Things You'll Need
Flexible putty knife
Filling a mortise from an old lock is the essential first step to installing a new lock or using the door for other purposes, such as a desktop or other use. The mortise will be located in the knob edge of the door about halfway up from the floor. In addition to the slot cut for the mortise lock body, there will be small holes in the face of the door. Use solvent-based wood filler to cover these over, as it hardens better than water-based filler and does not shrink.
Video of the Day
Remove the door from its hinges by tapping a screwdriver up through the hinges to drive the pins out. Lay it flat on a pair of sawhorses.
Remove the old lock, if it is still installed. Remove the four corner screws from the plate on either side of the door and pry the plates away gently with a flat screwdriver blade. Remove the set screw under the edge of the inside handle and pull both knobs from the door. Remove the two screws from the door's edge and pry the lock out with a small screwdriver.
Measure the mortise hole from top to bottom and front to back with a tape measure. Insert the tape into the door to measure the depth to the back of the mortise as well. Write these dimensions down. You will be creating a filler block to fit them.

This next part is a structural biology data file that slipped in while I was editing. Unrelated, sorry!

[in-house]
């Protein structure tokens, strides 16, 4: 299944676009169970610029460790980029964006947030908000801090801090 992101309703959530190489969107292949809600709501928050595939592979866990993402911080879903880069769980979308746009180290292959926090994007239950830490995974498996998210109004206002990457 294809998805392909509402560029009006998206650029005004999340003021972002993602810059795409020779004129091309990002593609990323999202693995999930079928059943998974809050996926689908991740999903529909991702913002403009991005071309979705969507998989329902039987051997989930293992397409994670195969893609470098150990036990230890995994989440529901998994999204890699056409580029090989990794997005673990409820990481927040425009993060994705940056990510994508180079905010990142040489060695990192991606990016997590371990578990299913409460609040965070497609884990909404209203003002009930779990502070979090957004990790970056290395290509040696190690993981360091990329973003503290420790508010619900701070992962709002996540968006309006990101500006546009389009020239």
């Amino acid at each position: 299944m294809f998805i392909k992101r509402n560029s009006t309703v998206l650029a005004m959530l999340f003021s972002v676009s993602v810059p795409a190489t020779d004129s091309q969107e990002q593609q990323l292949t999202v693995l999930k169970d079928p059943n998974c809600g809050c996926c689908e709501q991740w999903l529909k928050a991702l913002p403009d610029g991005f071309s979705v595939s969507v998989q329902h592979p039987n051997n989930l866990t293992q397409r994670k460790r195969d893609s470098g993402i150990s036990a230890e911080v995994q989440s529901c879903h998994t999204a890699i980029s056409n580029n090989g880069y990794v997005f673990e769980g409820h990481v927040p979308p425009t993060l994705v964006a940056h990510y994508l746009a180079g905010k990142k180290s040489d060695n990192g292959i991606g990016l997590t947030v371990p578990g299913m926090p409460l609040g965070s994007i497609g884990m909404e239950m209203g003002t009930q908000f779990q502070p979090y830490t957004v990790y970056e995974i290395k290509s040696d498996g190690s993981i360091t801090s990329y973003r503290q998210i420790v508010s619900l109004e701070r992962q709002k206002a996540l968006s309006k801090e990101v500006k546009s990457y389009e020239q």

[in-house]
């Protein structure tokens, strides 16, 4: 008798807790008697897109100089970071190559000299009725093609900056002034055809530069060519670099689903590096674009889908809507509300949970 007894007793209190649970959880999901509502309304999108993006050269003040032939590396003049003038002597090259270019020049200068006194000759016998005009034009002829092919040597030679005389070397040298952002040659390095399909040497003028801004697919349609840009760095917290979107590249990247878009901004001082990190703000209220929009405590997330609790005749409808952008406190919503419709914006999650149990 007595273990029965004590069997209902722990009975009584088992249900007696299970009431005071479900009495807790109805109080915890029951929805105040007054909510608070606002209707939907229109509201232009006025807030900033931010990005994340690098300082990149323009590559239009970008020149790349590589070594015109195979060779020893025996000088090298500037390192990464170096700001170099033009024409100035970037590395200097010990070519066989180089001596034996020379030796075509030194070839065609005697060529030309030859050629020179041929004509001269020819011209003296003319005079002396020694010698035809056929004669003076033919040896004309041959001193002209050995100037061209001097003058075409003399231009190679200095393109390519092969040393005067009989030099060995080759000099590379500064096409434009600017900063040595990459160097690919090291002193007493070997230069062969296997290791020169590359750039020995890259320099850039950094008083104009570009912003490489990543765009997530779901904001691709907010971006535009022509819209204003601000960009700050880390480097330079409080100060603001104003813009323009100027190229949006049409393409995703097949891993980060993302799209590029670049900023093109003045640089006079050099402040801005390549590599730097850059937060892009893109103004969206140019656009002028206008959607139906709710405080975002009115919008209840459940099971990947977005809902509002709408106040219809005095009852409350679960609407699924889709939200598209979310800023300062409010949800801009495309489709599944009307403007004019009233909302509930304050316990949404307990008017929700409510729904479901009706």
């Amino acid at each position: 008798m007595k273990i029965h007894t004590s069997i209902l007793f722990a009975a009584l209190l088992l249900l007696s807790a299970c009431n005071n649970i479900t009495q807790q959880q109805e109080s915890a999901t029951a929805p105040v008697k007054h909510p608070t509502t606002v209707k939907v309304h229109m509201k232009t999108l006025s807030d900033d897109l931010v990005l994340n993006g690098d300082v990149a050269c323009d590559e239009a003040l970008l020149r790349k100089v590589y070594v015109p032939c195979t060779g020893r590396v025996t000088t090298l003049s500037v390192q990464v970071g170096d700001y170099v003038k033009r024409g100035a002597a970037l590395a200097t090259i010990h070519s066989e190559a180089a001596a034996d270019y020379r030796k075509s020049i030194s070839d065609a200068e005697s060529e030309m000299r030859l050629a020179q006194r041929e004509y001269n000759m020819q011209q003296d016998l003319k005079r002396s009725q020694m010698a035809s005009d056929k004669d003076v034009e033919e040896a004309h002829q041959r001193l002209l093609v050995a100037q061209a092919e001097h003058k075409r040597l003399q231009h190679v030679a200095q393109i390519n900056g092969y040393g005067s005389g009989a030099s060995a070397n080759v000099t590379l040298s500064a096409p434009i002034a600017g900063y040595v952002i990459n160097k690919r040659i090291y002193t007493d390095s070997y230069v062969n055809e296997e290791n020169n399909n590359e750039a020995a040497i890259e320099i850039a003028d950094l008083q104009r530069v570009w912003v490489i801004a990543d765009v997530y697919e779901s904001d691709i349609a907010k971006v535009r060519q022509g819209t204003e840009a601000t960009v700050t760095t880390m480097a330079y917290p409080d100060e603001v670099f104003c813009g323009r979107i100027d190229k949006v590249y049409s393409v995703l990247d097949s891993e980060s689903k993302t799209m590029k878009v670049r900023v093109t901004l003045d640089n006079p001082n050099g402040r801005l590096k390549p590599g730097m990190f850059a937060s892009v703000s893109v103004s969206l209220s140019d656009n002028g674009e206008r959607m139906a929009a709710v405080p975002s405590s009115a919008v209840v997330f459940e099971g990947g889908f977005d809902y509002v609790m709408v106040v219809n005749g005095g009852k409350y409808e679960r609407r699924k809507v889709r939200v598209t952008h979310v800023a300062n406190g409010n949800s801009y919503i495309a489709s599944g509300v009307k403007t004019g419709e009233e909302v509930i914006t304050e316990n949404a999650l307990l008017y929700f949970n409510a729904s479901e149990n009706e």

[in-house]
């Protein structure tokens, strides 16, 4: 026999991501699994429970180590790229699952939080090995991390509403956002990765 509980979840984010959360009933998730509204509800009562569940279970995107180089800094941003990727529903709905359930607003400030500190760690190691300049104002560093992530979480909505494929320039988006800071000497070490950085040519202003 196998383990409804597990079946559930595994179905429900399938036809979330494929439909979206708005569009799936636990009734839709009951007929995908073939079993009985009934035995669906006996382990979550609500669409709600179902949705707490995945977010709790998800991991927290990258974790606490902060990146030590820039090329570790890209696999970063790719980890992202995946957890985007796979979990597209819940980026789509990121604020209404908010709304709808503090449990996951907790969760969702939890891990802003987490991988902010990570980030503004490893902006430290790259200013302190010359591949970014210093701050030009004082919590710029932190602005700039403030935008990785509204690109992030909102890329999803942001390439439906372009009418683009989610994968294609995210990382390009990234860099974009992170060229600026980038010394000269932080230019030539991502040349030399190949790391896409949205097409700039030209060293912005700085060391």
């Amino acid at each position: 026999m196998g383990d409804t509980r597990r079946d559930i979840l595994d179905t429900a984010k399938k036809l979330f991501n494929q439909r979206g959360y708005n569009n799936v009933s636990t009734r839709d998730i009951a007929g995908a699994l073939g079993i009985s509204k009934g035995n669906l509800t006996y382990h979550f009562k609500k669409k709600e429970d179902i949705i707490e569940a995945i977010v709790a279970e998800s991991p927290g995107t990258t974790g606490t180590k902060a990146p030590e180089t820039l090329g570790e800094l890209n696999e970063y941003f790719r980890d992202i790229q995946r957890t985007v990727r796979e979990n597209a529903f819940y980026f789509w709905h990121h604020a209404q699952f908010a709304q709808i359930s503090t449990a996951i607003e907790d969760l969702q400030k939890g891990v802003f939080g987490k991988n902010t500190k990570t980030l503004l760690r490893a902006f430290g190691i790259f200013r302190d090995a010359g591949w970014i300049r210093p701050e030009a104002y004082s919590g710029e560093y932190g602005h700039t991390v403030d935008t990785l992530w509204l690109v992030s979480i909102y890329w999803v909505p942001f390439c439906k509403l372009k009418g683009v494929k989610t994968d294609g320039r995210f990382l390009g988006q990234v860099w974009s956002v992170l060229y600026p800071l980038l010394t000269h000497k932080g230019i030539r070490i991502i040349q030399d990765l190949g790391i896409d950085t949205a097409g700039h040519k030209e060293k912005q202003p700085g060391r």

Cut a piece of lumber to the dimensions you took from the mortise. Use a table table saw to make the cuts. Cut the lumber to the correct thickness, then height. Make the final cut to the depth of the mortise on a miter or chop saw.
Check the size of the block by sliding it into the empty mortise. It should be snug, but fit without forcing. Pry the block out gently and apply glue to the two large faces, reinsert the block in the door and drive a 1-inch finish nail through the face of the door to hold the block in place.
Allow the glue to set overnight. Fill the smaller holes in the door's face with solvent-based wood filler, using a flexible putty knife. Allow it to harden completely, following label instructions for best results. Sand the door smooth once the glue is dry.
Crosscutting small pieces on a table saw is dangerous. For smaller pieces, use a miter saw.